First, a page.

Have you ever felt like that? Have you tried living the Christian life and felt like giving up because you do not have the power to live it? If so, I have good news for you today. You are absolutely right. You have just discovered one of the most important truths you could ever learn about the Christian life. That truth is the truth that will set you free from all self-help and all the self-reliance that has made you so discouraged.

And what is that truth? It is the truth that only the Holy Spirit can give you the power to live as Jesus wants you to live. You cannot live by the power of your own sweat. On the contrary, the inner power for living the Christian life is summed up on this Day of Pentecost, and it is given in the words of Jesus, who declared, “Without me you can do nothing.”

And that is the good news of the Gospel.

Source: AncientFaithRadio

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Losing My Religion – Reformation To Blame?

Posted by addisethiopia on April 21, 2012

 

Belief in God is slowly declining in most countries around the world, according to a new poll, but the truest of the true believers can still be found in developing countries, Orthodox and Catholic societies.

The “Beliefs about God Across Time and Countries” report, released 18 April 2012 by researchers at the University of Chicago, found the Philippines to be the country with the highest proportion of believers, where 94 per cent of Filipinos said they were strong believers who had always believed. At the opposite end, at just 13 per cent, was the former East Germany, Religion News Service reports.

“The Philippines is both developing and Catholic,” said Tom W. Smith, who directs the General Social Survey of the National Opinion Research Center at the University of Chicago. “Religion, which is mainly Catholic, is very emotionally strong there.”

The report covered data from 30 countries that participated in at least two surveys in 1991, 1998 or 2008. In 29 of the 30 countries surveyed in 2008, belief increased with age: Belief in God was highest for those ages 68 or older (43 per cent), compared to 23 per cent of those younger than 28.

While overall belief in God has decreased in most parts of the world, three countries — Israel, Russia and Slovenia — saw increases. The report said religious belief had “slowly eroded” since the 1950s in most countries of the world.

The percentage of believers in the former East Germany is lower than anywhere else. Although, the after effects of the communist society in East Germany are still being felt all over Eastern Germany more than 20 years after the fall of the Berlin Wall, the main culprit of religious illiteracy there could only be found in the Reformation of Martin Luther, and in the self-worshiping materialistic ethic of Bismarck’s Prussia.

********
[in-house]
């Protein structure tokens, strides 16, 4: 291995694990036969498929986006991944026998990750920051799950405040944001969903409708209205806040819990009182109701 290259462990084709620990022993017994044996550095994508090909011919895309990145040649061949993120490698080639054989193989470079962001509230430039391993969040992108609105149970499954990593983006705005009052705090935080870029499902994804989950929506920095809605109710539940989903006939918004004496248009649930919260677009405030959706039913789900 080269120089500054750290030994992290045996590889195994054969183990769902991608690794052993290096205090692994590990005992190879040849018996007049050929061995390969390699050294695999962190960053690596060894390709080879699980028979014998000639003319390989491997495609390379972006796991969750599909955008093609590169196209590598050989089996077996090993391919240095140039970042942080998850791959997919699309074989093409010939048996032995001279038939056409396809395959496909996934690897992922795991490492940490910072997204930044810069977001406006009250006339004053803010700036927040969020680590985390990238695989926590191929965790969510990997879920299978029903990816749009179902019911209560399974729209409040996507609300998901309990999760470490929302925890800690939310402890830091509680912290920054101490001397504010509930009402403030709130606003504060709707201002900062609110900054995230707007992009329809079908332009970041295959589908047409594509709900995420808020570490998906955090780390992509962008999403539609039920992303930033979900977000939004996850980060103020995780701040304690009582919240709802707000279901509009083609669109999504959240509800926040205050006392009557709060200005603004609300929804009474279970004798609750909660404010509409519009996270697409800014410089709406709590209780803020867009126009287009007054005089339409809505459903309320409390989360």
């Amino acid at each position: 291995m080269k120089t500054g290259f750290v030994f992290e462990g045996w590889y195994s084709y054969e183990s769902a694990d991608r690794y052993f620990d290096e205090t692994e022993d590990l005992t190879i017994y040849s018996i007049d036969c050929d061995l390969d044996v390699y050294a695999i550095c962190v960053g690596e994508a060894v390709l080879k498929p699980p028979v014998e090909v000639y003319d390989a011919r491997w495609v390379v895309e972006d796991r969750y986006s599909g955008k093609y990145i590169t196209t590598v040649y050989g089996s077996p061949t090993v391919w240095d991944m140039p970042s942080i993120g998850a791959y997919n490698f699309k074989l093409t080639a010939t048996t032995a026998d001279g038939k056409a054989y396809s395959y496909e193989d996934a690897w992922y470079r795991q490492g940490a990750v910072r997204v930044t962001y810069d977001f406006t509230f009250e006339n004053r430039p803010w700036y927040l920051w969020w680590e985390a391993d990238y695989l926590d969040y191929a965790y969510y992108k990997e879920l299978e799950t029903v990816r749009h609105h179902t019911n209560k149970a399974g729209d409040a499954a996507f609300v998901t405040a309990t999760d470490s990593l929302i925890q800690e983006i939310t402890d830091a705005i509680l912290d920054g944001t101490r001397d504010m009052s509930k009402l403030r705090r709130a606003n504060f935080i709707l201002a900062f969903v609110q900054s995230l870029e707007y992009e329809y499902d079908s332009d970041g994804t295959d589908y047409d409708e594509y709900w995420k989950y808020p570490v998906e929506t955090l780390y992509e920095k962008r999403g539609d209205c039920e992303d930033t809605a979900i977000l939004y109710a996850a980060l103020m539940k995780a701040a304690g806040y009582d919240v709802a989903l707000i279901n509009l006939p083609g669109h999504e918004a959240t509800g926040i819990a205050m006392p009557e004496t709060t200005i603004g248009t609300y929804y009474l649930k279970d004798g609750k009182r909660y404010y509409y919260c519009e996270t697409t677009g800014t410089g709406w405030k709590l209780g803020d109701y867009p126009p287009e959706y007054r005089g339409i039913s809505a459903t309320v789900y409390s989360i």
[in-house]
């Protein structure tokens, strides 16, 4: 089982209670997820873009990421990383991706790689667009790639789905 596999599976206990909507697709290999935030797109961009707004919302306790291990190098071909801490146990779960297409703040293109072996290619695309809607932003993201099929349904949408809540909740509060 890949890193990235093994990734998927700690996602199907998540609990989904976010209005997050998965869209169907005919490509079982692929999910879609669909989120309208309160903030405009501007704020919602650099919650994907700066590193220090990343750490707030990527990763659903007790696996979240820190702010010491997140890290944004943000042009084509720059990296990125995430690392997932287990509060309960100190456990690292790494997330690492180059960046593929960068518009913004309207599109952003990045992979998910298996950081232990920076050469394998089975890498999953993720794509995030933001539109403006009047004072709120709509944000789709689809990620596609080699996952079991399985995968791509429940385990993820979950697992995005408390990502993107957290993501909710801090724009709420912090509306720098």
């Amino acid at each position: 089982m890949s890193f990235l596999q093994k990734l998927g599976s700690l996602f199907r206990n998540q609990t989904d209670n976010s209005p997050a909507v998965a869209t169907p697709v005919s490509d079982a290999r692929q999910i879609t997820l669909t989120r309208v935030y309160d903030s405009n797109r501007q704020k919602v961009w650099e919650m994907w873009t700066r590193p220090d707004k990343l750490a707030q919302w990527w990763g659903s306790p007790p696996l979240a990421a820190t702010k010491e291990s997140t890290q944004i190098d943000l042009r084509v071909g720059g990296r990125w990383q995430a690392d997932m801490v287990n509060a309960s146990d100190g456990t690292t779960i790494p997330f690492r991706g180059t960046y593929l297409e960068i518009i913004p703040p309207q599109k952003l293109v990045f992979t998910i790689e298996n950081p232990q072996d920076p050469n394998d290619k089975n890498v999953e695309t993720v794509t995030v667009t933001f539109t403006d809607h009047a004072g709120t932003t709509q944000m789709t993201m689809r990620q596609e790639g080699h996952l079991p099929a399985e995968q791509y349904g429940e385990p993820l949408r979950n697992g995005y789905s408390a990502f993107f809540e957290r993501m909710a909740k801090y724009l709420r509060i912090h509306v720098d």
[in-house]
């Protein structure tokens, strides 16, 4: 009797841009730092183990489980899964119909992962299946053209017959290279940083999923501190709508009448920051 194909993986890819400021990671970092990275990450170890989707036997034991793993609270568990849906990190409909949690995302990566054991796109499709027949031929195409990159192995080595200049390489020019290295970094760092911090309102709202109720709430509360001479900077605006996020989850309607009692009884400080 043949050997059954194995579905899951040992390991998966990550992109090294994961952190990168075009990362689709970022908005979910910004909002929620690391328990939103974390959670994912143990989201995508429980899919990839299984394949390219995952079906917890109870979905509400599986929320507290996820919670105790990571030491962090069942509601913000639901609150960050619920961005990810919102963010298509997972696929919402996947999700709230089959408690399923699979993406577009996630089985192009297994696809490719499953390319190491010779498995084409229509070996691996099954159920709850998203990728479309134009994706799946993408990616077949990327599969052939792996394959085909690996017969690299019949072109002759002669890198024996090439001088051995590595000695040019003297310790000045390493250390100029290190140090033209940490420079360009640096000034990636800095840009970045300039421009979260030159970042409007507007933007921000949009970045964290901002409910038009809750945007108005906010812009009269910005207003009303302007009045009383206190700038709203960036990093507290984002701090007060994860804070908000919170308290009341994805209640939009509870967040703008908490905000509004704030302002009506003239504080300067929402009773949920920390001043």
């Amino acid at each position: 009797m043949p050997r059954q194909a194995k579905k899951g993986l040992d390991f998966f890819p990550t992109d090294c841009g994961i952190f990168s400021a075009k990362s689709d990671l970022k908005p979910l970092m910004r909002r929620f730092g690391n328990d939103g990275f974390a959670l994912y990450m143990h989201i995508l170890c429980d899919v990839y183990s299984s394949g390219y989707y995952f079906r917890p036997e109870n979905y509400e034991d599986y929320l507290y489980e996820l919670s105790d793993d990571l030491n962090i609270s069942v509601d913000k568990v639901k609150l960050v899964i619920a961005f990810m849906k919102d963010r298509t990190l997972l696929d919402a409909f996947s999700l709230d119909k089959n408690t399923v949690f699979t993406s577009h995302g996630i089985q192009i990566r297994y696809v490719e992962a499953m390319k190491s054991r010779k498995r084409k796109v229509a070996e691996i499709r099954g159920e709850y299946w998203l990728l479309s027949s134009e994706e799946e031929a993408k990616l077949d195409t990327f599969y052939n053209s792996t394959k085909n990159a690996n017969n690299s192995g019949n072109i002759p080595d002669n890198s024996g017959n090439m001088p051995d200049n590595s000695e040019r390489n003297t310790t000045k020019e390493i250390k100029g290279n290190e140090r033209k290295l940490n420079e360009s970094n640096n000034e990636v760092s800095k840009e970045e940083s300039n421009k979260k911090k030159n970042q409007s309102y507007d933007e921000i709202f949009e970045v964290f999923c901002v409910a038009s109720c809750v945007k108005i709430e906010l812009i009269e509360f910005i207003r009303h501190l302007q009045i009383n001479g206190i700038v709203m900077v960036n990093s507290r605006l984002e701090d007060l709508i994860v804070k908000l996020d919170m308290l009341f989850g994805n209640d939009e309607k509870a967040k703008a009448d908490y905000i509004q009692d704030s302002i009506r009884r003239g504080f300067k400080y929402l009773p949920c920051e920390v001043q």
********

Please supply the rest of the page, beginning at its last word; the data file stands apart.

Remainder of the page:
The six states that make up former East Germany which have the highest percentage of atheists (52 percent of respondents), compared with Western part of Germany, have all originally Protestant background. In Western Germany, predominantly Catholic, only 10.3 percent of those who responded were atheists.

“Countries with high atheism (and low strong belief) tend to be ex-socialist states and countries in northwest Europe,” writes study author Tom W. Smith. “Countries with low atheism and high strong belief tend to be Catholic societies, especially in the developing world, plus the United States, Israel, and Orthodox Cyprus.”

Yet, unlike East Germany, former communist states like Russia, Slovenia or China do have a growing numbers of Christian believers. In fact, China will be the largest Christian nation of the World in a couple of years.

So, what do atheist regions like East Germany, Finland, Sweden, Norway and Denmark all have in common? Protestantism and Prussian way of life.

 

Download the full report here

 

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The Amazing Prophecies of Dimitry Tarabich

Posted by addisethiopia on June 22, 2011

Below are extracts from prophecies attributed to a righteous Serbian layman, Dimitry Tarabich. He was an illiterate, but clairvoyant layman who lived as a hermit in the 1850s. It appears that these prophecies were written down by his godfather, a priest called Fr Zacharias. Although we lack the sources to vouch 100% for their authenticity, they are surely of interest to the reader, who may wish to reflect on them and pray for the rest of the souls of those concerned. We thank Georgios Alexandrou for bringing them to our attention.

You see my godfather, when the world starts to live in peace and abundance after the Second Great War, it will all only be a bitter illusion, because many will forget God and worship only their own human intelligence. And do you know, my godfather, what human intelligence is, compared to God’s will and knowledge? Not even one drop in the ocean.